Turkish President Recep Tayyip Erdogan and Chinese President Xi Jinping shake hands in Beijing last year. Photo: AFP/Anadolu Agency
Turkish President Recep Tayyip Erdogan and Chinese President Xi Jinping shake hands in Beijing last year. Photo: AFP/Anadolu Agency

“We are facing an economic war. Do not worry, we will win it,” Turkish President Recep Tayyip Erdogan said during the presentation of his 100-day action plan in August, as a currency crisis and economic showdown with the United States reached its height.

Erdogan declared that China was the country’s economic partner of the future.

That call resounded with Ismet Oztanık, the chairman of Asiability-Turkey, which seeks to capitalize on China’s Belt and Road Initiative and build new bridges linking the republic on the Bosphorus to the South China Sea.

“The Turkish embassy in Beijing is finalizing the launch of a working platform to bring business people in the private sector from China and Turkey together,” Oztanık told Asia Times.

The platform, which will soon be publicized, is expected to enhance mutual investments.

In August, Oztanık announced that the China Entrepreneur Club – led by Jack Ma, the chairman of Alibaba – was considering a visit to Turkey to check out investment opportunities. It now rests on the Turkish private sector and quasi-government bodies to assemble the relevant counterparts and pave the way for a delegation of billionaires.

A lender and investor

The position of Turkey on the global stage has improved since Erdogan announced he would seek other partners over the summer. The murder of Washington Post columnist Jamal Khashoggi by Saudi operatives in Istanbul has put Turkey in a renewed position of influence, namely with the United States.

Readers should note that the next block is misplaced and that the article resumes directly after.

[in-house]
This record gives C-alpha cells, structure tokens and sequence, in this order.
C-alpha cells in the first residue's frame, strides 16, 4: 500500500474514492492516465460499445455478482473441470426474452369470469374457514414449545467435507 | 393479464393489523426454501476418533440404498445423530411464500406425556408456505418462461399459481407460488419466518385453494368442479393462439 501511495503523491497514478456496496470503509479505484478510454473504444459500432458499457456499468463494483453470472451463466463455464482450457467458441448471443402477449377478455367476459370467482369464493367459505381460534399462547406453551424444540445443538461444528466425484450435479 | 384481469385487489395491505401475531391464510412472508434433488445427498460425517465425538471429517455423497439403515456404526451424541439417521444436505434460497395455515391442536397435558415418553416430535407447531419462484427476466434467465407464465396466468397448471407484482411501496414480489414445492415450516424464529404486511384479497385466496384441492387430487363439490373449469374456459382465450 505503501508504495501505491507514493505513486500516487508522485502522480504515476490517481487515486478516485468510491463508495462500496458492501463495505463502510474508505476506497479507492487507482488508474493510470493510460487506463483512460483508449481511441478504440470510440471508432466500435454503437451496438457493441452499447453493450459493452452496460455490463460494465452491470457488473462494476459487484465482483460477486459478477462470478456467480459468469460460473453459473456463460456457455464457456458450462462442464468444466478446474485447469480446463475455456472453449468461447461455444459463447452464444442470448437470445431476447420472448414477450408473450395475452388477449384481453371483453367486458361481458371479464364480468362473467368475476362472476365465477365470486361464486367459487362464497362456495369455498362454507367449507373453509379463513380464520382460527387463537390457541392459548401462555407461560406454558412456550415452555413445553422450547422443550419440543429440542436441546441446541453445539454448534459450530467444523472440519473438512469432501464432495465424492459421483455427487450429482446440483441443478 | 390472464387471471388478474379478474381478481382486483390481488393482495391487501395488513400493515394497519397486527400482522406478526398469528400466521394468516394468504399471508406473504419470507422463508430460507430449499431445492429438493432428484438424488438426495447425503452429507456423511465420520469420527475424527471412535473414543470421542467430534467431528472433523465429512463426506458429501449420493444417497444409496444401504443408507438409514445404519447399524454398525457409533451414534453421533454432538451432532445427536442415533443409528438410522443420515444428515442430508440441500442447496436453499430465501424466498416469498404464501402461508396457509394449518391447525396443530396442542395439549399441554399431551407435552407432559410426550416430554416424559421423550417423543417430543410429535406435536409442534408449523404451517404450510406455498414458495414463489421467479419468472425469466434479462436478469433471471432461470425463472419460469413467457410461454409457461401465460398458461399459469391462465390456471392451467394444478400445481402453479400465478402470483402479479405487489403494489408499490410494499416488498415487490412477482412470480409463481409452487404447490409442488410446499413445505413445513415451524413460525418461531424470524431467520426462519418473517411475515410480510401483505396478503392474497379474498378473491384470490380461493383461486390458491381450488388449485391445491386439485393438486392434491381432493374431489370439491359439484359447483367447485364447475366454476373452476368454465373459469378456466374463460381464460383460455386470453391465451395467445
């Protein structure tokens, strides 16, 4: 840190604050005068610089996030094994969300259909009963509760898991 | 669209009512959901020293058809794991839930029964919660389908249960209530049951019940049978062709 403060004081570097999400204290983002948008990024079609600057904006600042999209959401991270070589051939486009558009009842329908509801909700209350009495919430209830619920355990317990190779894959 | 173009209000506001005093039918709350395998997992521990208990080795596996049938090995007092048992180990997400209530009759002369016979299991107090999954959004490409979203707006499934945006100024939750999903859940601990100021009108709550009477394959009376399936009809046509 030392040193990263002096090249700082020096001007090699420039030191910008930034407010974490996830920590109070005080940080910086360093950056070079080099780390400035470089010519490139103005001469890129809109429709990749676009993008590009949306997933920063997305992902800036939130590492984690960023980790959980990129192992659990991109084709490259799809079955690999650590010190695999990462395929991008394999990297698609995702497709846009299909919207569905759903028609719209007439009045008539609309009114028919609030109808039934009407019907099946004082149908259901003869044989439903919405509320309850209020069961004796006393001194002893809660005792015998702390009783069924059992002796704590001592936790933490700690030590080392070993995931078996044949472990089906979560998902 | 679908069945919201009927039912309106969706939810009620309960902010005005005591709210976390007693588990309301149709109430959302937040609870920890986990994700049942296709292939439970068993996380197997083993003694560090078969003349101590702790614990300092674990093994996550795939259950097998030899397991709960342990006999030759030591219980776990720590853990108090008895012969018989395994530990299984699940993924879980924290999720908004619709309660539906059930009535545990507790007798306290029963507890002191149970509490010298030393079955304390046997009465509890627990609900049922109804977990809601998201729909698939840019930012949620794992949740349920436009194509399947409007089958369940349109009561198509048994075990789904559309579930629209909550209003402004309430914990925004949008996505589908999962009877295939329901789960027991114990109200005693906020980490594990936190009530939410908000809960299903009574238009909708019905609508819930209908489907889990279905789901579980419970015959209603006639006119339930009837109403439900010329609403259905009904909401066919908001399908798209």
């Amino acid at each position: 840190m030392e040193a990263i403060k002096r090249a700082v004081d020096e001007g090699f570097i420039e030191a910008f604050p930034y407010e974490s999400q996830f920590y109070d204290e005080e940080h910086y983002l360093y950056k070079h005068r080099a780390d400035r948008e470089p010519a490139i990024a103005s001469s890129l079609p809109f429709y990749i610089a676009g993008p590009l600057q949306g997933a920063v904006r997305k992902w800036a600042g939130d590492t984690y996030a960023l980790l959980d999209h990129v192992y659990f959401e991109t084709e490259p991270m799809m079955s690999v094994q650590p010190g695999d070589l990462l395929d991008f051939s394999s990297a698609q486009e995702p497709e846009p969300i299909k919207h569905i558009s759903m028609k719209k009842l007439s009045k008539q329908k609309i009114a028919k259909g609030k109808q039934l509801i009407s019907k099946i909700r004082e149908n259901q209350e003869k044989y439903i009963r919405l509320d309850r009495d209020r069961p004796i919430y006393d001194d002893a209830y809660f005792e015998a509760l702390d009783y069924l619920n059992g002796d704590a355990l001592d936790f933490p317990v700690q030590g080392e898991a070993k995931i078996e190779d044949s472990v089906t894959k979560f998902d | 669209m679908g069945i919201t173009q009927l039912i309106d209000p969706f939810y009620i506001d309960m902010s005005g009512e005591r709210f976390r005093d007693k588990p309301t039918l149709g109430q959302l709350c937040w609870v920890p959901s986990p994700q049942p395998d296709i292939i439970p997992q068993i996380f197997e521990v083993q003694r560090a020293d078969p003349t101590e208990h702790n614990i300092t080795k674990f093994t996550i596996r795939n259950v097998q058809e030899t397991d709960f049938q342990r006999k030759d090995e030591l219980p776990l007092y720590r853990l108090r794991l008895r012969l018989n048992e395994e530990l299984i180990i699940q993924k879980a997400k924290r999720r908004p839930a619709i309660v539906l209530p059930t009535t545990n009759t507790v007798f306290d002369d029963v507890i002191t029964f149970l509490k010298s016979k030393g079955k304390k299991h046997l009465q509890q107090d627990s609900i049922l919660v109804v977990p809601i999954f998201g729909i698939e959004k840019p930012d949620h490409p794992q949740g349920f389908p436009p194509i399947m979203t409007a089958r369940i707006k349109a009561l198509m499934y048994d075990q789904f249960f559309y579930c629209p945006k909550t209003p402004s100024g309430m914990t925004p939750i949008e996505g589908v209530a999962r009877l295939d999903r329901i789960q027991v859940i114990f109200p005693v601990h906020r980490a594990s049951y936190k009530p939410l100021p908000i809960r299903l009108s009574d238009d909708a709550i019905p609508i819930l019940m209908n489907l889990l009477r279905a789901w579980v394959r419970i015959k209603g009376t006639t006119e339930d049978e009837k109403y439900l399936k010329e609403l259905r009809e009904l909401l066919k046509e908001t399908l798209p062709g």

But the appeal of China has not subsided – it is gaining influence as a lender and as an investor.

In July, Turkey borrowed US$3.6 billion from the Industrial and Commercial Bank of China for investments in the energy and transport sectors.

A debt-driven approach is bringing the two countries closer, with Chinese investments in Turkey on the rise. Between 2011 and 2016, the Bank of China provided $2.5 billion in financing for local projects and institutional companies in Turkey and more is expected to come.

Over the past year, the number of Chinese companies operating in Turkey rose to more than 1,000. Sixteen of them are among the top 500 companies in China, including Huawei and Bank of China.

As a testament to the growing partnership, the Turkish Industry and Business Association in October was chosen to host the Belt & Road Industrial and Commercial Alliance (BRICA) summit, in cooperation with the China Federation of Industrial Economics.

Chinese energy

The largest direct investment of China at present is the EMBA Hunutlu Thermal Power Plant in the Turkish city of Adana, which is expected to contribute significantly to the country’s energy demands.

Consortium investment for the coal-fired plant, a joint venture led by China’s Shanghai Electric Power, has reached $1.7 billion, the Chinese embassy in Ankara told Asia Times. EMBA was granted a 49-year generation license for Hunutlu from the Turkish Energy Market Regulatory Authority, and China holds just over 78% of the shares.

Chinese investors have also expressed interest in the infrastructure, electronics, tourism, logistics and real estate sectors in Turkey. Beijing has become the prime contractor for mega projects such as the Ankara-Istanbul high-speed rail, the Salt Lake Underground Natural Gas Storage Project and the Soda Ash Production Complex in Ankara’s Kazan district.

Since 2001, Chinese companies have amassed project contracts in Turkey worth more than $19.8 billion in total. The two nations are now negotiating for the construction of Turkey’s third nuclear power plant.

“We want to have a new momentum in relations between China and Turkey by completing these negotiations within 2019,” Emin Onen, Turkey’s ambassador to Beijing, wrote in an article for Global Times to emphasize the importance of the current nuclear talks.

Looking to the future, Turkish officials say they will also create special industrial zones – for Chinese investors only.

Beyhan Incekara, an assistant professor of international trade at Istanbul Kultur University, says such steps are mutually beneficial for Ankara and Beijing, with China-led transportation projects in Turkey constituting the most substantial area of bilateral economic relations.

“The US-China trade war is bringing two countries closer. Economic cooperation is important for China and Turkey so this is a win-win situation,” Incekara told Asia Times.

Beijing, the professor believes, has the potential to overtake Europe as Turkey’s top trade partner.

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